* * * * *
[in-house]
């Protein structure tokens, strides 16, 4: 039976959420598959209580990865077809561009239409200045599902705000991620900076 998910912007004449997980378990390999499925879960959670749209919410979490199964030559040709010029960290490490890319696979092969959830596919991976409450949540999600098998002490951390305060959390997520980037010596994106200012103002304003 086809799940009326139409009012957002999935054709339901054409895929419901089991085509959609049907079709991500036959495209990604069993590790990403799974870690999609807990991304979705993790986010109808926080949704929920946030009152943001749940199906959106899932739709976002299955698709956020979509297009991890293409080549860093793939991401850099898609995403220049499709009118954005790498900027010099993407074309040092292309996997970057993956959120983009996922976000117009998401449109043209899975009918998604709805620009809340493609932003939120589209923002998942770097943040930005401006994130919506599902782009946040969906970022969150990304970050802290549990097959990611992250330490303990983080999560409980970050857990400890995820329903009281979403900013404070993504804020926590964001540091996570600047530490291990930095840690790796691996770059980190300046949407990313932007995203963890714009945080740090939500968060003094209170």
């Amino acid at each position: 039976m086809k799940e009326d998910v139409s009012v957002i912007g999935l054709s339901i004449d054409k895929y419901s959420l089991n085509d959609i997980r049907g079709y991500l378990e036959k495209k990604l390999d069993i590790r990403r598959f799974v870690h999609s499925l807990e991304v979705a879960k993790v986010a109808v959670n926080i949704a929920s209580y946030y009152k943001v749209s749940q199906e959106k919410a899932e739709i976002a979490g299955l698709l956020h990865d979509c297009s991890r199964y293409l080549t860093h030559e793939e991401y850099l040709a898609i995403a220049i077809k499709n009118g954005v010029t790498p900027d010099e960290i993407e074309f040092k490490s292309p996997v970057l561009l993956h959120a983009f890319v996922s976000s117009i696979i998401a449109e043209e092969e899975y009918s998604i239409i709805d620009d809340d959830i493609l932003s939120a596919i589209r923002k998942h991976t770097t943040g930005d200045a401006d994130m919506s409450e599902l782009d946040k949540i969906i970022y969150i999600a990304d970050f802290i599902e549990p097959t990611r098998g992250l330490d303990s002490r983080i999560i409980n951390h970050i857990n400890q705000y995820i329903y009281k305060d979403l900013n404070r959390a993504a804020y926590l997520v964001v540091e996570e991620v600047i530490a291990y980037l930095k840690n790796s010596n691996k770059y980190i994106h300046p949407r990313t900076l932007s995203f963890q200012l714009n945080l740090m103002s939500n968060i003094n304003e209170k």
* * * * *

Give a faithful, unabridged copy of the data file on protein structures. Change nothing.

[in-house]
């Protein structure tokens, strides 16, 4: 039976959420598959209580990865077809561009239409200045599902705000991620900076 998910912007004449997980378990390999499925879960959670749209919410979490199964030559040709010029960290490490890319696979092969959830596919991976409450949540999600098998002490951390305060959390997520980037010596994106200012103002304003 086809799940009326139409009012957002999935054709339901054409895929419901089991085509959609049907079709991500036959495209990604069993590790990403799974870690999609807990991304979705993790986010109808926080949704929920946030009152943001749940199906959106899932739709976002299955698709956020979509297009991890293409080549860093793939991401850099898609995403220049499709009118954005790498900027010099993407074309040092292309996997970057993956959120983009996922976000117009998401449109043209899975009918998604709805620009809340493609932003939120589209923002998942770097943040930005401006994130919506599902782009946040969906970022969150990304970050802290549990097959990611992250330490303990983080999560409980970050857990400890995820329903009281979403900013404070993504804020926590964001540091996570600047530490291990930095840690790796691996770059980190300046949407990313932007995203963890714009945080740090939500968060003094209170």
């Amino acid at each position: 039976m086809k799940e009326d998910v139409s009012v957002i912007g999935l054709s339901i004449d054409k895929y419901s959420l089991n085509d959609i997980r049907g079709y991500l378990e036959k495209k990604l390999d069993i590790r990403r598959f799974v870690h999609s499925l807990e991304v979705a879960k993790v986010a109808v959670n926080i949704a929920s209580y946030y009152k943001v749209s749940q199906e959106k919410a899932e739709i976002a979490g299955l698709l956020h990865d979509c297009s991890r199964y293409l080549t860093h030559e793939e991401y850099l040709a898609i995403a220049i077809k499709n009118g954005v010029t790498p900027d010099e960290i993407e074309f040092k490490s292309p996997v970057l561009l993956h959120a983009f890319v996922s976000s117009i696979i998401a449109e043209e092969e899975y009918s998604i239409i709805d620009d809340d959830i493609l932003s939120a596919i589209r923002k998942h991976t770097t943040g930005d200045a401006d994130m919506s409450e599902l782009d946040k949540i969906i970022y969150i999600a990304d970050f802290i599902e549990p097959t990611r098998g992250l330490d303990s002490r983080i999560i409980n951390h970050i857990n400890q705000y995820i329903y009281k305060d979403l900013n404070r959390a993504a804020y926590l997520v964001v540091e996570e991620v600047i530490a291990y980037l930095k840690n790796s010596n691996k770059y980190i994106h300046p949407r990313t900076l932007s995203f963890q200012l714009n945080l740090m103002s939500n968060i003094n304003e209170k």